In her second floor office in downtown Decatur, Katie Gass is at her standing desk, poring over health data coming in—in real time—from the field in Tanzania. It won’t be her office for much longer. The nonprofit is putting the Hilton Prize money towards the purchase of a former DeKalb County government building that will serve as its new headquarters. The Task Force’s 120 employees have outgrown their current space, and there are plans to double the staff over the next few years.
Gass is an epidemiologist whose job entails studying how diseases spread and coming up with ways to control or even eliminate them. For the past year, she has been designing survey tools for the World Health Organization to help health workers in places like Malawi and the Philippines and Honduras measure the percentage of people receiving antibiotic and anti-parasitic drugs.
“The big mechanism for controlling and ultimately eliminating disease is what’s called preventive chemotherapy, or giving medicines to people in an endemic area whether they are sick or not,” Gass says. “We know that a certain threshold of the population needs to swallow the drugs in order to stamp out these diseases.”
Gass, who first came to the Task Force as a public health graduate student in 2008, works for the Neglected Tropical Diseases Support Center, which concentrates on a handful of diseases that afflict people living in extreme poverty in developing countries. Gass spends 15 to 20 percent of her time in those countries advising government officials and training health workers in the field.
The job has its challenges. While traveling, she often goes long periods without hot water or Internet. She has stared down dangerous hippos in Malawi. Still, she isn’t afraid, she says.
“I totally trust my colleagues in the field,” says Gass, “and I’m willing to accept the risks for the thrill of getting to know new places and improving the lives of the people who live there.” The hardest part of her job, she says, is seeing the day-to-day suffering caused by debilitating health conditions. “At the same time, I have a sense of awe. There is so much to learn from these cultures and their strong sense of community and support. These people are survivors.”
Gass’s division is one of eight at the Task Force. Another Task Force program called TEPHINET (Training Programs in Epidemiology and Public Health Interventions Network) supports field training programs for health workers on the front lines to recognize and respond to outbreaks of viruses like Ebola and Zika. The organization’s Public Health Informatics Institute helps developing countries and nongovernmental agencies improve health by using data-driven approaches. Their expertise recently earned the institute a spot in a new Bill & Melinda Gates Foundation–funded initiative to address the causes of serious illness and death among young children in Africa and South Asia.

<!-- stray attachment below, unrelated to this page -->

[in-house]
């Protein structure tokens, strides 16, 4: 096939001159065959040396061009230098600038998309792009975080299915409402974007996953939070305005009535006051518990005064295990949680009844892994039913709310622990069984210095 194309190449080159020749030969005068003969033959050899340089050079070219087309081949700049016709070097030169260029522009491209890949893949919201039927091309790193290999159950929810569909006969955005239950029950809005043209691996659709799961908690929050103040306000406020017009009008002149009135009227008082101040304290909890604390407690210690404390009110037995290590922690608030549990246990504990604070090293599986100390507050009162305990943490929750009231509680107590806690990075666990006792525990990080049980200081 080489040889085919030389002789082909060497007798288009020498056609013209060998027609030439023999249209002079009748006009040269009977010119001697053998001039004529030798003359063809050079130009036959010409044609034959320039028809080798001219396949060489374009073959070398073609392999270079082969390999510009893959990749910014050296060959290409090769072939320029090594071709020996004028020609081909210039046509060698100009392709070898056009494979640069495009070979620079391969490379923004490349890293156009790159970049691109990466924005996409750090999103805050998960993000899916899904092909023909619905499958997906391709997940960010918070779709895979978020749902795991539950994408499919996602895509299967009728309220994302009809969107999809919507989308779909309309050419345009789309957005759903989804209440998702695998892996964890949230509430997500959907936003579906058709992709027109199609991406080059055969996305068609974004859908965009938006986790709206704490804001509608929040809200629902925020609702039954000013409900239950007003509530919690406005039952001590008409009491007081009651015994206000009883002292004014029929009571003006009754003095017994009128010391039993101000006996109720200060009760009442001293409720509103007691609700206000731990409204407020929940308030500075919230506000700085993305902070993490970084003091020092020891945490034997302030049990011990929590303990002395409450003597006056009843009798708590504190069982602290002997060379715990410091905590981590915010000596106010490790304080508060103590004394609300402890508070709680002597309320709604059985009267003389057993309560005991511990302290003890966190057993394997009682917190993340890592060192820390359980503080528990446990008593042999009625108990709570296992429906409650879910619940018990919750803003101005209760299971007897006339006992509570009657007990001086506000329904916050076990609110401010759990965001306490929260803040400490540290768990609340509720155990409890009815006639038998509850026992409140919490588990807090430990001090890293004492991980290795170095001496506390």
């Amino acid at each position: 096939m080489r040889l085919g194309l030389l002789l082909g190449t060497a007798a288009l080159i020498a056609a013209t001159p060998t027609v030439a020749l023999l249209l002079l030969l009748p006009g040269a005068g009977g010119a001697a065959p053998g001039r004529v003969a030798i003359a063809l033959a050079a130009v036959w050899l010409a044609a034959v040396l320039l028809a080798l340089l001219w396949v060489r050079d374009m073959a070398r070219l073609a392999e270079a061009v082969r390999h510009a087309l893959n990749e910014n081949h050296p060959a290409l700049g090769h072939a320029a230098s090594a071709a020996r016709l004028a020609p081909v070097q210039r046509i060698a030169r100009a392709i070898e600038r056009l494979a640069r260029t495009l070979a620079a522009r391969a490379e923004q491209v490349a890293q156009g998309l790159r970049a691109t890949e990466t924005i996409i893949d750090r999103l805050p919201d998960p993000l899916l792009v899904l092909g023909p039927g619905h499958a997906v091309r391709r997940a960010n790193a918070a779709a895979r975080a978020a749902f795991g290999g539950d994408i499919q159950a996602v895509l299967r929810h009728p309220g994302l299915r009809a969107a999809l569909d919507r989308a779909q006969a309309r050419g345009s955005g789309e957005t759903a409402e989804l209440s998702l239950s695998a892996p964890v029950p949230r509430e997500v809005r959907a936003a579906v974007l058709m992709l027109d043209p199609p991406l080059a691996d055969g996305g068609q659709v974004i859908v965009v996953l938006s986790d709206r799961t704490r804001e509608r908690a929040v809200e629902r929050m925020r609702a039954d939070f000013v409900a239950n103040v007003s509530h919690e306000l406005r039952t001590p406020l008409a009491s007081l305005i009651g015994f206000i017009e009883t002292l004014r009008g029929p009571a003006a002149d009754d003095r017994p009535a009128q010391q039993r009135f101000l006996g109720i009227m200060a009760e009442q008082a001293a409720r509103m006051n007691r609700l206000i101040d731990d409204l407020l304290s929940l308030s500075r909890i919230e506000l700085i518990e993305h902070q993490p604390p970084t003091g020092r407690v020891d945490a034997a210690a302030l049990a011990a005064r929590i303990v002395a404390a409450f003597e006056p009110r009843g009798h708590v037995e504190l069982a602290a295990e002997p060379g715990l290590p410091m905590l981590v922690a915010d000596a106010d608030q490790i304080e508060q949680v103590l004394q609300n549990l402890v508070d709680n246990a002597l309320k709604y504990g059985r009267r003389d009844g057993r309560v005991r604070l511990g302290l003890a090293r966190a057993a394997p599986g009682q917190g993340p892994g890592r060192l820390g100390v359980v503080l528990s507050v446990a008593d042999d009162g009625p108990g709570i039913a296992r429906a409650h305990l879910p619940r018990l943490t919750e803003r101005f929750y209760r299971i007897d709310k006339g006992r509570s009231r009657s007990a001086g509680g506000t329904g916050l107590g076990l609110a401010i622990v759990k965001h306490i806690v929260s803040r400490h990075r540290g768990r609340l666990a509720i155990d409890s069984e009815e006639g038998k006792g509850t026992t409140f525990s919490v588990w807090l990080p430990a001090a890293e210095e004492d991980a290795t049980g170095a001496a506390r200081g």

“We expect those models to be replicated in lots of places,” says Ross, who founded the Informatics Institute and took the helm of the Task Force this past May. “This is a viral strategy, if you will.”
A pioneering approach
In tackling enormous public health challenges, the Task Force has, since its beginning, relied on collaboration. But while similar organizations have long partnered with universities, hospitals, or other public health groups, the Task Force was among the first to partner with drug companies—a strategy that has changed the way that public health work is carried out around the world.
It began 30 years ago with the Mectizan Donation Program. Mectizan, known in the U.S. as ivermectin, was developed by scientists at Merck & Co. in the 1970s to treat parasites in animals. A decade later, scientists discovered that the drug could also treat and prevent another disease that afflicts people: river blindness, which not only claims eyesight but also causes relentless itching. At that time, it was considered taboo for public health entities to partner with big pharma, but Foege took Merck up on its offer to donate the drug for as long as it was needed to eliminate the disease.